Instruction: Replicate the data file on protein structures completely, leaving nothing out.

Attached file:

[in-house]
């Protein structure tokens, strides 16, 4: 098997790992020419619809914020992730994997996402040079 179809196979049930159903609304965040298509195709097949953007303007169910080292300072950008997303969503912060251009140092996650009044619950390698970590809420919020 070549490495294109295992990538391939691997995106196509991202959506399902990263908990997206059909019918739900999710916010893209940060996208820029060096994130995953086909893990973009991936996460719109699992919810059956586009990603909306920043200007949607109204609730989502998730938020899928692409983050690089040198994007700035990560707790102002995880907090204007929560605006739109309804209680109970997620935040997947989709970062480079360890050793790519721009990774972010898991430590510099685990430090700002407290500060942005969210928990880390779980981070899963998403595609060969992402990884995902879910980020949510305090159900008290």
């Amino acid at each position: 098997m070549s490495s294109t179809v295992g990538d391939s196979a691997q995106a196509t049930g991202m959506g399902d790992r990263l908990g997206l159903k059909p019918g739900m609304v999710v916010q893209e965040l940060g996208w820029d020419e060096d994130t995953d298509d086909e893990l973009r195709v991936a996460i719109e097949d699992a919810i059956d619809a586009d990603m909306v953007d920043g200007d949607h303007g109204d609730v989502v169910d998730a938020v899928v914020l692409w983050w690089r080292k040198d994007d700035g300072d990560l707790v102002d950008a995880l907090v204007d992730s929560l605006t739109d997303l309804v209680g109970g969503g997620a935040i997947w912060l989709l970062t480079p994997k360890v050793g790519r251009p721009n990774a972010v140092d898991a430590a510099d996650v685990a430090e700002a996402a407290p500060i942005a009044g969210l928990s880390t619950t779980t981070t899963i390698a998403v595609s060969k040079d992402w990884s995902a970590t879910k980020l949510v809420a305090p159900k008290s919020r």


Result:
[in-house]
């Protein structure tokens, strides 16, 4: 098997790992020419619809914020992730994997996402040079 179809196979049930159903609304965040298509195709097949953007303007169910080292300072950008997303969503912060251009140092996650009044619950390698970590809420919020 070549490495294109295992990538391939691997995106196509991202959506399902990263908990997206059909019918739900999710916010893209940060996208820029060096994130995953086909893990973009991936996460719109699992919810059956586009990603909306920043200007949607109204609730989502998730938020899928692409983050690089040198994007700035990560707790102002995880907090204007929560605006739109309804209680109970997620935040997947989709970062480079360890050793790519721009990774972010898991430590510099685990430090700002407290500060942005969210928990880390779980981070899963998403595609060969992402990884995902879910980020949510305090159900008290």
């Amino acid at each position: 098997m070549s490495s294109t179809v295992g990538d391939s196979a691997q995106a196509t049930g991202m959506g399902d790992r990263l908990g997206l159903k059909p019918g739900m609304v999710v916010q893209e965040l940060g996208w820029d020419e060096d994130t995953d298509d086909e893990l973009r195709v991936a996460i719109e097949d699992a919810i059956d619809a586009d990603m909306v953007d920043g200007d949607h303007g109204d609730v989502v169910d998730a938020v899928v914020l692409w983050w690089r080292k040198d994007d700035g300072d990560l707790v102002d950008a995880l907090v204007d992730s929560l605006t739109d997303l309804v209680g109970g969503g997620a935040i997947w912060l989709l970062t480079p994997k360890v050793g790519r251009p721009n990774a972010v140092d898991a430590a510099d996650v685990a430090e700002a996402a407290p500060i942005a009044g969210l928990s880390t619950t779980t981070t899963i390698a998403v595609s060969k040079d992402w990884s995902a970590t879910k980020l949510v809420a305090p159900k008290s919020r």